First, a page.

The Chicago Fraternal Order of Police has requested that the Department of Justice open an investigation into Cook County state’s attorney Kim Foxx’s handling of the Jussie Smollett hate-crime-hoax case.
Foxx ultimately recused herself from the investigation, but only after asking Chicago Police Department superintendent Eddie Johnson to turn the case over to the FBI at the behest of one of Smollett’s relatives and a former Obama administration official, according to emails and text messages obtained by the Chicago Sun Times.
The unnamed Smollett relative was reportedly put in contact with Foxx by Tina Tchen, a private attorney who formerly served as chief of staff to Michelle Obama and as an assistant to Barack Obama.
In an email sent just two days after Smollett falsely claimed he was jumped by a pair of Trump-supporting bigots, Foxx reached out to Tchen to let her know that she had contacted Johnson, as the Obama alumnus had previously requested.
“Spoke to Superintendent Johnson. I convinced him to reach out to FBI to ask that they take over the investigation,” Foxx wrote.
“OMG this would be a huge victory,” Tchen wrote in response to a text message from Foxx containing the same information as was included in the email.
“I make no guarantees,” Foxx responded, “but I’m trying.”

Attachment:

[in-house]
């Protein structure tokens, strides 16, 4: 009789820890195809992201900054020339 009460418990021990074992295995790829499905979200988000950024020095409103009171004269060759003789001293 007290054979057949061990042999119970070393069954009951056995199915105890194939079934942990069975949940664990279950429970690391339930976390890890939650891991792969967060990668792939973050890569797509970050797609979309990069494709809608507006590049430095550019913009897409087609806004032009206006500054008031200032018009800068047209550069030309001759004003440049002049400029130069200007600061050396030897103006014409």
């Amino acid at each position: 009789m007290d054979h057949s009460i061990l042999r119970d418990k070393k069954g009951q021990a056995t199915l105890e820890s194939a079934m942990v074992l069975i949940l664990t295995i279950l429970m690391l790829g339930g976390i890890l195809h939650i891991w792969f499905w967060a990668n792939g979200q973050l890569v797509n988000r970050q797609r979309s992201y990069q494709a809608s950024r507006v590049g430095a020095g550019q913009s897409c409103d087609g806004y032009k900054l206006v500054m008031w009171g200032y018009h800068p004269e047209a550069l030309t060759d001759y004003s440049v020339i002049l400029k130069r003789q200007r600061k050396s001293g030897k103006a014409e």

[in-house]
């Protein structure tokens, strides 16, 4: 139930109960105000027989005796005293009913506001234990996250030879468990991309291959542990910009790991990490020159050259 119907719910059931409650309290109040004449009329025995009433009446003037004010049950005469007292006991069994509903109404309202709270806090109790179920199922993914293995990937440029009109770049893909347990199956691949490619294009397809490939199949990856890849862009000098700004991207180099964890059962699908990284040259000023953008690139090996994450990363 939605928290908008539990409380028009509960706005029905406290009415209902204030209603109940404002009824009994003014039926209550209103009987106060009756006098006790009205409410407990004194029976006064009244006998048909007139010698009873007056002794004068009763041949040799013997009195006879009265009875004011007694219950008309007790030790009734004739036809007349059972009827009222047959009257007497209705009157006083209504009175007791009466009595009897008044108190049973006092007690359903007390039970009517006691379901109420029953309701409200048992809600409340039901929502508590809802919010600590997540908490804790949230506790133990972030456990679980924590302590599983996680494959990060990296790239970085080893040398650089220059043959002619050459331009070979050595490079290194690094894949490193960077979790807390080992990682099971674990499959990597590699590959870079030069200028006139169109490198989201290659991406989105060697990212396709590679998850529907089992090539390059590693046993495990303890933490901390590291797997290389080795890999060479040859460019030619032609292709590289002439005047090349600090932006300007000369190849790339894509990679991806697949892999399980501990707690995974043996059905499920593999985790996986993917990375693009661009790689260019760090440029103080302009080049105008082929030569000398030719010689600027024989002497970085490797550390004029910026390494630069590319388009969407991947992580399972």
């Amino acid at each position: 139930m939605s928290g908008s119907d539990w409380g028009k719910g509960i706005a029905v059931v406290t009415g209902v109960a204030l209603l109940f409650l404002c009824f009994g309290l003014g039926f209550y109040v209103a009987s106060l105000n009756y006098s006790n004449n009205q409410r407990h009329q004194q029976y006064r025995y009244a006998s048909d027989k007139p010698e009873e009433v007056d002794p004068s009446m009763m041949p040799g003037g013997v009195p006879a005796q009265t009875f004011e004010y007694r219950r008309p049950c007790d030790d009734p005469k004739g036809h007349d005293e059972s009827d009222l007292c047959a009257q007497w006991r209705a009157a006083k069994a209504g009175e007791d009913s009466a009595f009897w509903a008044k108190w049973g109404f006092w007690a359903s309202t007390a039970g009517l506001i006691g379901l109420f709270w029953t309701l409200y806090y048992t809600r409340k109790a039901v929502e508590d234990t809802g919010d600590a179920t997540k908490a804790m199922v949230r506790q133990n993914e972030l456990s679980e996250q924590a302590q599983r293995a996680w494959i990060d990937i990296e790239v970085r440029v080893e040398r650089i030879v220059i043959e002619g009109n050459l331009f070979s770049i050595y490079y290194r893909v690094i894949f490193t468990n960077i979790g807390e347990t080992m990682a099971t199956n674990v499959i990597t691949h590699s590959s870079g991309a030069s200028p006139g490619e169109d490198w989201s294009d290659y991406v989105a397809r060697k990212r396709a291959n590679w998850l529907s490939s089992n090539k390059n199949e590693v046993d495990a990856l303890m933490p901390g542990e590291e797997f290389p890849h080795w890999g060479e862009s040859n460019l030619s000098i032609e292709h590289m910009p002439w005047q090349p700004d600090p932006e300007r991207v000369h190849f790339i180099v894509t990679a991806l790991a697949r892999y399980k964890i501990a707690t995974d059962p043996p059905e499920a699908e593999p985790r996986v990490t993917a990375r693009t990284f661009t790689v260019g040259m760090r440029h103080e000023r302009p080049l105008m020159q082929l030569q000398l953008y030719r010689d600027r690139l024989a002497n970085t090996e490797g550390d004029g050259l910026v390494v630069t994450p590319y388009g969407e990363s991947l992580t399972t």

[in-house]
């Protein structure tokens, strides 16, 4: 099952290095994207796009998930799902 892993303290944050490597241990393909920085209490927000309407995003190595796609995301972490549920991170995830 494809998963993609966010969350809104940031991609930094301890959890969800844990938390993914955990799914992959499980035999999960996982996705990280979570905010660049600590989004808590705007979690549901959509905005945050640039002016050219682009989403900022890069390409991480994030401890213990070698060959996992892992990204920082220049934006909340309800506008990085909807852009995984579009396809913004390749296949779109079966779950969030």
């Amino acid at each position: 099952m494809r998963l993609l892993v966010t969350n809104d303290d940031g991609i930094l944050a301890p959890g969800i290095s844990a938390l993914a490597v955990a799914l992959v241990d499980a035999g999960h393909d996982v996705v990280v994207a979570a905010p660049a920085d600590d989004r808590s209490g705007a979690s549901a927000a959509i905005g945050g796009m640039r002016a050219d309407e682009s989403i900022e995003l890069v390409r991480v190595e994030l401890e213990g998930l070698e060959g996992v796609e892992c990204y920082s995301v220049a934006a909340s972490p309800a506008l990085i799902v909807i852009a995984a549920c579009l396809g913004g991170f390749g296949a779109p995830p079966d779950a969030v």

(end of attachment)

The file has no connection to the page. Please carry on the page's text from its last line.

The FBI never took control of the investigation, which resulted in Smollett’s being charged with disorderly conduct, but Fraternal Order of Police president Kevin Graham believes Foxx should be investigated for trying to interfere in the investigation.
“Private attorneys are not allowed to interfere with ongoing police investigations, particularly at the request of private individuals associated with subjects being investigated by the police,” Graham wrote in a letter sent Friday to John R. Lausch, the U.S. attorney in Chicago, obtained by CWBChicago.
“In order for Ms. Foxx to properly charge and try this case, her entire office should have recused itself and a special prosecutor been appointed,” Graham added.
Smollett, who is out on $100,000 bond, pled guilty to a disorderly-conduct charge in a Chicago courthouse on Thursday.